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Abnormal corticomuscular coherence is associated with the small amplitude cortical myoclonus in Parkinson's disease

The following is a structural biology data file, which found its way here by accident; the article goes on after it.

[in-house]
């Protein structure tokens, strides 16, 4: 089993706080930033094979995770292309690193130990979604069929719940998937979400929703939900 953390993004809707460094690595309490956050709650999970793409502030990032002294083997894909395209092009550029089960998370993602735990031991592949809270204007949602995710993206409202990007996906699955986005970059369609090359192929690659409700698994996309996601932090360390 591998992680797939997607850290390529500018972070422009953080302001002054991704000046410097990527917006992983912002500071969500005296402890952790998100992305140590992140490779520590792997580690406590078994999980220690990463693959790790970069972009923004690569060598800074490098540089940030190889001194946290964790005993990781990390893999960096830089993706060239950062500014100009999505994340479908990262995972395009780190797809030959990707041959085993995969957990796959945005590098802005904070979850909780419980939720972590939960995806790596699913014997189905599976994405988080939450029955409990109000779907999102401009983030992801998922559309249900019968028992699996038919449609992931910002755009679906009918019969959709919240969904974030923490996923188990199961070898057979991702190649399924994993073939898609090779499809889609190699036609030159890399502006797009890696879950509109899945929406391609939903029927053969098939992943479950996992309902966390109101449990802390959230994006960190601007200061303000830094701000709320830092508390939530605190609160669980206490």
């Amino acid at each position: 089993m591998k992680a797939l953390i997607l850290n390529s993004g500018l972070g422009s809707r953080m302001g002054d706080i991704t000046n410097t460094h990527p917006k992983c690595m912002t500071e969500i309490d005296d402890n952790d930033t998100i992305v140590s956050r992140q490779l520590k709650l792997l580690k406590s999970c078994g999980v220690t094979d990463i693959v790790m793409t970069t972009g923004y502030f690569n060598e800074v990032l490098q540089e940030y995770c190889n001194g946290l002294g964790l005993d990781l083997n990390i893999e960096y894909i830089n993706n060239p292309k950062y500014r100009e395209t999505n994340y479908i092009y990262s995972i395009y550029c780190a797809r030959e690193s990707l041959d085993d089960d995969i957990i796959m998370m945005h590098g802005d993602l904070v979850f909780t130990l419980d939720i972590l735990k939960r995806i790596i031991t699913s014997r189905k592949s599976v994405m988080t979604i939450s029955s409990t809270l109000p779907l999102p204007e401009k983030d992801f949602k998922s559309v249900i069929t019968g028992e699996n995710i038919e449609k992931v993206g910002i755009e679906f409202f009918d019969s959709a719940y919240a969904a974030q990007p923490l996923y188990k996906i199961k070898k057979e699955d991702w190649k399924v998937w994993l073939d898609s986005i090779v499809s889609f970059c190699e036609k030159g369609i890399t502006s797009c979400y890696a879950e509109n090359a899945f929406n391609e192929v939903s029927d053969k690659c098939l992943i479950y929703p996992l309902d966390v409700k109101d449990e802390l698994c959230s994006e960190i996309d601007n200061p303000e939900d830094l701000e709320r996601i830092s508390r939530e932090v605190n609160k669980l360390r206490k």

Coherence is the degree of time-locked correlation between two signals as a function of frequency. The purpose of this study was to test the following hypotheses: (1) corticomuscular coherence is abnormally increased in those Parkinson's disease (PD) patients with small amplitude cortical myoclonus, and (2) corticomuscular coherence peaks around the time of the myoclonus electromyographic (EMG) discharge. We studied Parkinson's disease patients with and without myoclonus and controls. The data were digitally collected and processed off-line with EMG rectification, creation of 511-msec epochs, Fast-Fourier transform, and coherence analysis. In the 12 to 30 Hz frequency band, but not at 30 to 60 Hz or above, coherence peaks were observed in the PD subjects with myoclonus that were significantly greater than in the control subjects (P < 0.001) and in PD subjects without myoclonus (P < 0.001). The abnormal coherence values are evidence for abnormal rhythmic activity in cortical motor areas in those Parkinson's disease patients with myoclonus. In combination with previous findings on back-averaging, our results show that this myoclonus occurs when neuronal populations are driven to an extreme amount of synchronous activity with higher corticomuscular coherence values. These results have mechanistic implications for cortical dysfunction in Parkinson's disease and for cortical myoclonus in general. © 2003 Movement Disorder Society

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